Helping Children to cope with fears
Children need adult support in order to learn to cope with fears. They need reassurance to reduce their anxious feelings, and skills for coping so that they can gradually learn to manage fears themselves.
How parents and carers can help
• Acknowledge how your child is feeling. Naming it, (e.g.‘feeling scared’), helps the child begin to see fear as a normal emotion that can be overcome.
• Stay cool yourself so you can model positive coping.
• Tell them how you learned to get over fears when you were their age.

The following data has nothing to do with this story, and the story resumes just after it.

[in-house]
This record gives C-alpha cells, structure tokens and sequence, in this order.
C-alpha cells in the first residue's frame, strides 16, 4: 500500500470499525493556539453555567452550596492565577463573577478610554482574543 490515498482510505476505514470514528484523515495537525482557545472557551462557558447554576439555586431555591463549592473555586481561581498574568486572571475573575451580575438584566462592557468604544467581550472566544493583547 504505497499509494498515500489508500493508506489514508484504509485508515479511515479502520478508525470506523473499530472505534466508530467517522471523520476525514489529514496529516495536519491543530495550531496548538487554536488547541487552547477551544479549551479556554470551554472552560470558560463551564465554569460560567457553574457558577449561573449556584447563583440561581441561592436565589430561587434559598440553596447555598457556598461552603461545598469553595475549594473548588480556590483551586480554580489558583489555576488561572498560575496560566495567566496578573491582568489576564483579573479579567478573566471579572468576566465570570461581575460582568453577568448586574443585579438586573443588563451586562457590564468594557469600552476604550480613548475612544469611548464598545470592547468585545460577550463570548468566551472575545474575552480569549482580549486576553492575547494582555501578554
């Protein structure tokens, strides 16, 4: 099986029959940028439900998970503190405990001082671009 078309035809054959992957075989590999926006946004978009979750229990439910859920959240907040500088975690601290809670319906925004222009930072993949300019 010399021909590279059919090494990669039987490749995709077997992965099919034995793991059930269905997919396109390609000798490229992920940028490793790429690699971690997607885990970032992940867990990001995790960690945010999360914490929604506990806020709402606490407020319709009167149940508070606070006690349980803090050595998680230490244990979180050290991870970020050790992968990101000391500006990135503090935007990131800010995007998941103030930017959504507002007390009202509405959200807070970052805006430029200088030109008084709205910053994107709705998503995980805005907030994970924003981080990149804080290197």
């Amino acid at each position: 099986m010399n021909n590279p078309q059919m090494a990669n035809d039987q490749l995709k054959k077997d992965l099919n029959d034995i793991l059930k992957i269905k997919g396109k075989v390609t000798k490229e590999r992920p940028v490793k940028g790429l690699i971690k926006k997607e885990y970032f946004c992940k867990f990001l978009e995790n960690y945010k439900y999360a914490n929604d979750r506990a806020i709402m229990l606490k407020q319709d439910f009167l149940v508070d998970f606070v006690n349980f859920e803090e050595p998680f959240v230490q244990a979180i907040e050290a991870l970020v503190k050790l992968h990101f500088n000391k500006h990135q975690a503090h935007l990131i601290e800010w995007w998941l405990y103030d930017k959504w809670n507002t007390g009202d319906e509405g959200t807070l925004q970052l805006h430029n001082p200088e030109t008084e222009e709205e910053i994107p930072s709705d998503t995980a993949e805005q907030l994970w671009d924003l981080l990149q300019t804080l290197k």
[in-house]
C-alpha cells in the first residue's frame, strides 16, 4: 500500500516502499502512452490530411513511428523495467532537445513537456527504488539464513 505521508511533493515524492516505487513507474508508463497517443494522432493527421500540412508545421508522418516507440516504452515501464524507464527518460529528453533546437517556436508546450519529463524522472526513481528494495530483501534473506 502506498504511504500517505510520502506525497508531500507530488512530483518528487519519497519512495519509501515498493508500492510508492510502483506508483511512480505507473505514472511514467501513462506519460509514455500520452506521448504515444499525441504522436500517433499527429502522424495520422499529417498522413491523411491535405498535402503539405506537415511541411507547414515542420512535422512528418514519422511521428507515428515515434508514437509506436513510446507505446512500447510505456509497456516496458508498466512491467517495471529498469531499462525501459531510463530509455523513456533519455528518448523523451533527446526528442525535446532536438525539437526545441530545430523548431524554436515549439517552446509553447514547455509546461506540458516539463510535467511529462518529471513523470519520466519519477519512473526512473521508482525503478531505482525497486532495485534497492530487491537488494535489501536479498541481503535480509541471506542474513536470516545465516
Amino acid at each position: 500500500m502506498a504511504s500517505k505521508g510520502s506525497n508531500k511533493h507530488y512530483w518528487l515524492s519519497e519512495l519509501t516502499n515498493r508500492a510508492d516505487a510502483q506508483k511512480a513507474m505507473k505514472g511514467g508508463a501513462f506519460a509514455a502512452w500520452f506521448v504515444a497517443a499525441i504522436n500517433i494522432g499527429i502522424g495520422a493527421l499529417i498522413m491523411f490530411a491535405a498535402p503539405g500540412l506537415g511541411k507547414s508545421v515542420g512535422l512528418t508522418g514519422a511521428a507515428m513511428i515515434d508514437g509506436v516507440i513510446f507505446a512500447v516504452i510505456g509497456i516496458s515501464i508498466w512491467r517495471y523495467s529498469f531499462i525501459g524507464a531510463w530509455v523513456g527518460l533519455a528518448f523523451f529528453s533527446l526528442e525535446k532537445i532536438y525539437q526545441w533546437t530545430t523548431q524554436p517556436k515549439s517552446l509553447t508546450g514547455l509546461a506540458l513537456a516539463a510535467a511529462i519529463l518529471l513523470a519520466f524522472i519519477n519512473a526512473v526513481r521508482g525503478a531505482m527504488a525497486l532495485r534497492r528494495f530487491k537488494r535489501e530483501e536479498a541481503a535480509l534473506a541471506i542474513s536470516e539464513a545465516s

• Positive self-talk can help children put fears into perspective. For example, “The storms on TV are far away from here. My house will be O.K.”
• Asking what a favourite hero might do in this situation can sometimes be helpful for encouraging children to be brave.
• Learning relaxation skills is often very helpful for dealing with fears.
• Help the child put realistic limits around the scary situation. For example, Jessica’s parents could explain that the TV pictures she saw were about something that happens rarely and only when the weather is extreme.
• Since television is a frequent trigger for children’s fears it is important to monitor television viewing to minimise exposure to things that may be frightening. It can also help to discuss scary things at the time they are seen on TV.